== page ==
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How long would a global effort by all of Humanity to build a spaceship like ENTERPRISE take?

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posted on Apr, 3 2010 @ 02:57 PM
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If there are any structural engineers out there ,how long if we combined all of earths current inventory of resources worldwide would it take to build a ship the size of Enterprise in space?

Not could we,we know we can,but how fast with global resources that are unlimited?


An orbiting ark that is interstellar ,humanities next step and our insurance of survival as a species should there be a species level event, an Ark located far enough away to make them safe from any local disaster,but close enough to be in contact.

if we say Ark lets say it must hold one million humans and their required resources and manufacturing capabilities.And be permanently self sufficient.It must hold the technology and resources to return to earth or planets with gravity like earths to retrieve resources and to ship them up to the station,lets call it the Intrepid Voyager.IV for short.



[edit on 3-4-2010 by one4all]




posted on Apr, 3 2010 @ 03:00 PM
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It's currently impossible.
We would need dozens of new technologies, so until those are developed, it would be impossible to get to other star systems, for example, we're going to need to develop some sort of shielding for cosmic dust and particles that would otherwise rip through the ship, and that's just cosmic dust, but if you just want a ship that is very large that would orbit around the earth, it would be relatively cheap, probably in the range of a few billion or so I think, alot less than banker bailouts anyway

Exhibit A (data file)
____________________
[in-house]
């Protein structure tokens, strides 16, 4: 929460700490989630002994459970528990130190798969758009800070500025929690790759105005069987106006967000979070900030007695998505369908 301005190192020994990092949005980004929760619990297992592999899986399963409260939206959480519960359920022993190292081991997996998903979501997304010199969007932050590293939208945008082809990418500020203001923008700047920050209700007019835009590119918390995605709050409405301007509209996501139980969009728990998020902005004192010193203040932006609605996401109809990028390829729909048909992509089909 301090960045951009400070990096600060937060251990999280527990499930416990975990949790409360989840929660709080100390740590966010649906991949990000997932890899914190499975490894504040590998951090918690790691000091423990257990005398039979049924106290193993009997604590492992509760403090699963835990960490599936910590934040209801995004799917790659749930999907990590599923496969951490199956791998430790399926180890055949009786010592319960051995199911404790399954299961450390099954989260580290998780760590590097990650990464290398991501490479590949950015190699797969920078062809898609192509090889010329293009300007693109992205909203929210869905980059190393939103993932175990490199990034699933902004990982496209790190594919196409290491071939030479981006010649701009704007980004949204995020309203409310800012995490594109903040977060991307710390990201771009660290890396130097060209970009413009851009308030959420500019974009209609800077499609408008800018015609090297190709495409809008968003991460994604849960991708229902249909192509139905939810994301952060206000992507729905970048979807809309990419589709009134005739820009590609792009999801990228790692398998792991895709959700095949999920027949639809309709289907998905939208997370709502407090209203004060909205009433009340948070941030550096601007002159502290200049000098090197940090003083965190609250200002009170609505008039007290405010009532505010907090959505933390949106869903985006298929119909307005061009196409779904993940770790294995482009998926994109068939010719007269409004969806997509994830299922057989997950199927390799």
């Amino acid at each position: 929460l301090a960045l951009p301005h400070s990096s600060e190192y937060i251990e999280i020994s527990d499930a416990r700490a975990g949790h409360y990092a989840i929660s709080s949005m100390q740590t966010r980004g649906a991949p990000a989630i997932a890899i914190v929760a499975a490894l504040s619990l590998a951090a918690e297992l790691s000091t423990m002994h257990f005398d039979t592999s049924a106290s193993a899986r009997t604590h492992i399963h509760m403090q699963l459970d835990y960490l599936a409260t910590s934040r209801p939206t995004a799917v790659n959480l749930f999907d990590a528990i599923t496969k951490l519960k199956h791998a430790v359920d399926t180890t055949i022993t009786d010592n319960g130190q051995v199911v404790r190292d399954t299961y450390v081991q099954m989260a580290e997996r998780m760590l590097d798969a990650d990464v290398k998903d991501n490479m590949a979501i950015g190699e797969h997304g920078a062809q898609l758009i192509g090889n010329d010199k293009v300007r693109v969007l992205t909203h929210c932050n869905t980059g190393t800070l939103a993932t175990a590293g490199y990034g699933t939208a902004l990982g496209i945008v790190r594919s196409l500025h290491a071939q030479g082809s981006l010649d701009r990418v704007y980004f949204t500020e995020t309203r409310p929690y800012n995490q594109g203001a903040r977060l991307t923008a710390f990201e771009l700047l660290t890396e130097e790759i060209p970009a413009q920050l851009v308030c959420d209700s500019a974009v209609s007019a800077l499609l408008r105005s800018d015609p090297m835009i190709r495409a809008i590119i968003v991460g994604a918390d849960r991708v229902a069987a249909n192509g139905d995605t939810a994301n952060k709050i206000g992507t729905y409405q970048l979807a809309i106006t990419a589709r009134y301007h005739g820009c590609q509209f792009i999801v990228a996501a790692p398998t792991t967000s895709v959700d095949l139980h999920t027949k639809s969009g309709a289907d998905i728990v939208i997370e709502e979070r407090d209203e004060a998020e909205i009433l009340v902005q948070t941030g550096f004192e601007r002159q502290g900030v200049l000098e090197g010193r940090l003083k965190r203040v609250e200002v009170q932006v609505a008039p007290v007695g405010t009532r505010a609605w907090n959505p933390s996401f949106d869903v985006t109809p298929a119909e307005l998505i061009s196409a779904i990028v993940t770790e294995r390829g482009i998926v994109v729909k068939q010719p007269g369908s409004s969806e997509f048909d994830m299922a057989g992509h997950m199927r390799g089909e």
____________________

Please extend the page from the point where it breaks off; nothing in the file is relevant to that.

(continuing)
[edit on 3-4-2010 by hippomchippo]



posted on Apr, 3 2010 @ 03:11 PM
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The propulsion for the ship would be an engine that uses anti-matter and with current technology it will take about a 1000 years to produce 1oz of anti-matter. So I dont see it happening anytime soon unless we make some significant breakthroughs soon but then again with the speed our science is advancing you can't just know.

Look back a 100 years, heck even 50 years and see how much has changed. I wonder what the next 50 years will bring.



posted on Apr, 3 2010 @ 03:14 PM
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Originally posted by Phlegmi
The propulsion for the ship would be an engine that uses anti-matter and with current technology it will take about a 1000 years to produce 1oz of anti-matter. So I dont see it happening anytime soon unless we make some significant breakthroughs soon but then again with the speed our science is advancing you can't just know.

Look back a 100 years, heck even 50 years and see how much has changed. I wonder what the next 50 years will bring.

It costs 62.5 trillion dollars for 1 gram of antihydrogen, it's amazing how much these damn things cost.



posted on Apr, 3 2010 @ 03:17 PM
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If we had all the right technology I would estimate about 10 to 15 years to build a space dock and about 5 to 10 years to build a star-ship.

Number one, engage!



[edit on 3-4-2010 by Grey Magic]



posted on Apr, 3 2010 @ 03:28 PM
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reply to post by one4all
 


I would say it is possible, but the expense would be astronomical to say the least. TPTB have anti-gravity technology, plus "bubble" technology, and artificial reality technology.(necessary to keep the inhabitant's sanity intact) Now the problem is enough high grade metals, such as Titanium, and then the big part, a space based work station would have to be built first, for a Star-Cruiser such as the Enterprise could never be assembled on the surface, it would have to be assembled in space. Other than those problems, it could happen.



posted on Apr, 3 2010 @ 03:34 PM
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The ENTERPRISE is so last century... we should build DESTINY (from Stargate Universe).



posted on Apr, 3 2010 @ 03:38 PM